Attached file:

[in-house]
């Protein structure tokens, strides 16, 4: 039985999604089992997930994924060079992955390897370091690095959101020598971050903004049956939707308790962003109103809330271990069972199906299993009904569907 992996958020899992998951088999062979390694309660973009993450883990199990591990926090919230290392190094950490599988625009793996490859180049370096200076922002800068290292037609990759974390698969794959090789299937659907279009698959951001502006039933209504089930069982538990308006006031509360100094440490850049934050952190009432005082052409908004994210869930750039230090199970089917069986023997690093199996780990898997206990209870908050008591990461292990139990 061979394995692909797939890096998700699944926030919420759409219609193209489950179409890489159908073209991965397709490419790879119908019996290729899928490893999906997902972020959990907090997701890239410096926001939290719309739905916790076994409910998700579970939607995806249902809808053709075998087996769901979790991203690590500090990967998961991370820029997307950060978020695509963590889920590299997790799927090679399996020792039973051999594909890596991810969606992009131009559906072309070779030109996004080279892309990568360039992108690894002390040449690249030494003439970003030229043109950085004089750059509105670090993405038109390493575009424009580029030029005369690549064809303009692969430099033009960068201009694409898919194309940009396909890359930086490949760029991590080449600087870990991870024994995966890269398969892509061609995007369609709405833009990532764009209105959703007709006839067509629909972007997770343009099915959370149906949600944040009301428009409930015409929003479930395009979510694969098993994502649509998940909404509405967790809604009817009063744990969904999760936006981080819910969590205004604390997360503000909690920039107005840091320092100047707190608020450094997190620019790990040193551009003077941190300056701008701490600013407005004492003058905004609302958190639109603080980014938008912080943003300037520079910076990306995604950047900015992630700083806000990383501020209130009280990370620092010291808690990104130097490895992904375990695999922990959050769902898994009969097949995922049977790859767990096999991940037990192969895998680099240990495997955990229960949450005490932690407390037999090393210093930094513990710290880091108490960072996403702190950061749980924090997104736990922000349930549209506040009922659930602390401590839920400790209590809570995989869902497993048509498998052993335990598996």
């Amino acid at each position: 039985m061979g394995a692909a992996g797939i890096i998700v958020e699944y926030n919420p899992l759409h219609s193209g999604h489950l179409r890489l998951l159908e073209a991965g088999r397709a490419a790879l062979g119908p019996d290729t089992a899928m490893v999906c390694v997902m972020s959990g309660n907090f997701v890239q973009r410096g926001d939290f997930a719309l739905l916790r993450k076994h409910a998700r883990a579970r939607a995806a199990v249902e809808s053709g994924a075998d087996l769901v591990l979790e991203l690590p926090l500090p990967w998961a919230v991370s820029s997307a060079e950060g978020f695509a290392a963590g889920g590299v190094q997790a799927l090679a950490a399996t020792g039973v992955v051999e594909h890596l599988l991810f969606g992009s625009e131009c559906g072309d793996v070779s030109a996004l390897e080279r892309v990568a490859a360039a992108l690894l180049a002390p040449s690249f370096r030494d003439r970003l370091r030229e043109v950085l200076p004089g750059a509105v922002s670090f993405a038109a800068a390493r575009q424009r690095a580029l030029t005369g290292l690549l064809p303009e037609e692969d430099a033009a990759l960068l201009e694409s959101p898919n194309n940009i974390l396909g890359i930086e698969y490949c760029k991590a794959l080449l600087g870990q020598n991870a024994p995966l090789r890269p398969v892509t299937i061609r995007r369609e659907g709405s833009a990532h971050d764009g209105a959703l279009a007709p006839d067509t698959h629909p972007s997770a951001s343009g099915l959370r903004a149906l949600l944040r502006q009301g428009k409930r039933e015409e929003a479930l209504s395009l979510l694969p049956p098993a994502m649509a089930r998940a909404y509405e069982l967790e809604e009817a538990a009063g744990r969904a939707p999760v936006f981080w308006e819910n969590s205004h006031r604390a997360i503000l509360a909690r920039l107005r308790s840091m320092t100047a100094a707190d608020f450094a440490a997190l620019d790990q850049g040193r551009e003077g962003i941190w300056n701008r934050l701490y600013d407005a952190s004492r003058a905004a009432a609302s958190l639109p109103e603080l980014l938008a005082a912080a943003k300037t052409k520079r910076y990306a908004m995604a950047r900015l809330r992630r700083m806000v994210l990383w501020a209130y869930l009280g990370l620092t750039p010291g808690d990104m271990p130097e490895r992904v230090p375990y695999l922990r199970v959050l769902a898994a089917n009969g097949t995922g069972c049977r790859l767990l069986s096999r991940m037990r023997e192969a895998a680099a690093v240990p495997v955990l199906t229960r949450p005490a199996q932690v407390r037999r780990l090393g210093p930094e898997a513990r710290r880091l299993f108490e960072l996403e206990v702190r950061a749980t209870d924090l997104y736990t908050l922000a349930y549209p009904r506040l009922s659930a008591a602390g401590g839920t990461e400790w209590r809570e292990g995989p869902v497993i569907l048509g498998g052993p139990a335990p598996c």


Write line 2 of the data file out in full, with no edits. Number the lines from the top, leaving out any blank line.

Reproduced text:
């Protein structure tokens, strides 16, 4: 039985999604089992997930994924060079992955390897370091690095959101020598971050903004049956939707308790962003109103809330271990069972199906299993009904569907 992996958020899992998951088999062979390694309660973009993450883990199990591990926090919230290392190094950490599988625009793996490859180049370096200076922002800068290292037609990759974390698969794959090789299937659907279009698959951001502006039933209504089930069982538990308006006031509360100094440490850049934050952190009432005082052409908004994210869930750039230090199970089917069986023997690093199996780990898997206990209870908050008591990461292990139990 061979394995692909797939890096998700699944926030919420759409219609193209489950179409890489159908073209991965397709490419790879119908019996290729899928490893999906997902972020959990907090997701890239410096926001939290719309739905916790076994409910998700579970939607995806249902809808053709075998087996769901979790991203690590500090990967998961991370820029997307950060978020695509963590889920590299997790799927090679399996020792039973051999594909890596991810969606992009131009559906072309070779030109996004080279892309990568360039992108690894002390040449690249030494003439970003030229043109950085004089750059509105670090993405038109390493575009424009580029030029005369690549064809303009692969430099033009960068201009694409898919194309940009396909890359930086490949760029991590080449600087870990991870024994995966890269398969892509061609995007369609709405833009990532764009209105959703007709006839067509629909972007997770343009099915959370149906949600944040009301428009409930015409929003479930395009979510694969098993994502649509998940909404509405967790809604009817009063744990969904999760936006981080819910969590205004604390997360503000909690920039107005840091320092100047707190608020450094997190620019790990040193551009003077941190300056701008701490600013407005004492003058905004609302958190639109603080980014938008912080943003300037520079910076990306995604950047900015992630700083806000990383501020209130009280990370620092010291808690990104130097490895992904375990695999922990959050769902898994009969097949995922049977790859767990096999991940037990192969895998680099240990495997955990229960949450005490932690407390037999090393210093930094513990710290880091108490960072996403702190950061749980924090997104736990922000349930549209506040009922659930602390401590839920400790209590809570995989869902497993048509498998052993335990598996």